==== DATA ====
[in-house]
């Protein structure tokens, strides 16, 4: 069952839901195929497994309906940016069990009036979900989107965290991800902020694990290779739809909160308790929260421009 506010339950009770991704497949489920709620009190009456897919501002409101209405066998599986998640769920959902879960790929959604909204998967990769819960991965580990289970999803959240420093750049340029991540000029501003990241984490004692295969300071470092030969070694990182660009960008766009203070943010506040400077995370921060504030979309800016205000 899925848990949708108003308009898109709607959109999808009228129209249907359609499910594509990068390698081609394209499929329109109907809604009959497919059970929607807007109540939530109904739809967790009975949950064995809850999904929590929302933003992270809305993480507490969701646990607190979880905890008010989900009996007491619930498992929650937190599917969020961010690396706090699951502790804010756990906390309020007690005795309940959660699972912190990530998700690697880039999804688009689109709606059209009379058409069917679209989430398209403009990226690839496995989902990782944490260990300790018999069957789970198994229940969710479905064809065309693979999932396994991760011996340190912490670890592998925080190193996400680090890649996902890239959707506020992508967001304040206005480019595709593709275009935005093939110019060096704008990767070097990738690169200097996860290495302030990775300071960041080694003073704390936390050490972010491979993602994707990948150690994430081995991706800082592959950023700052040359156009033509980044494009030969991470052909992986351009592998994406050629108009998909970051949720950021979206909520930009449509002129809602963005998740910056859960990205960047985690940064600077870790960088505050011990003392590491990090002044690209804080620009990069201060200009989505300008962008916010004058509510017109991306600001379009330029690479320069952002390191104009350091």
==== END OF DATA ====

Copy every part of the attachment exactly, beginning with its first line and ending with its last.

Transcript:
[in-house]
């Protein structure tokens, strides 16, 4: 069952839901195929497994309906940016069990009036979900989107965290991800902020694990290779739809909160308790929260421009 506010339950009770991704497949489920709620009190009456897919501002409101209405066998599986998640769920959902879960790929959604909204998967990769819960991965580990289970999803959240420093750049340029991540000029501003990241984490004692295969300071470092030969070694990182660009960008766009203070943010506040400077995370921060504030979309800016205000 899925848990949708108003308009898109709607959109999808009228129209249907359609499910594509990068390698081609394209499929329109109907809604009959497919059970929607807007109540939530109904739809967790009975949950064995809850999904929590929302933003992270809305993480507490969701646990607190979880905890008010989900009996007491619930498992929650937190599917969020961010690396706090699951502790804010756990906390309020007690005795309940959660699972912190990530998700690697880039999804688009689109709606059209009379058409069917679209989430398209403009990226690839496995989902990782944490260990300790018999069957789970198994229940969710479905064809065309693979999932396994991760011996340190912490670890592998925080190193996400680090890649996902890239959707506020992508967001304040206005480019595709593709275009935005093939110019060096704008990767070097990738690169200097996860290495302030990775300071960041080694003073704390936390050490972010491979993602994707990948150690994430081995991706800082592959950023700052040359156009033509980044494009030969991470052909992986351009592998994406050629108009998909970051949720950021979206909520930009449509002129809602963005998740910056859960990205960047985690940064600077870790960088505050011990003392590491990090002044690209804080620009990069201060200009989505300008962008916010004058509510017109991306600001379009330029690479320069952002390191104009350091």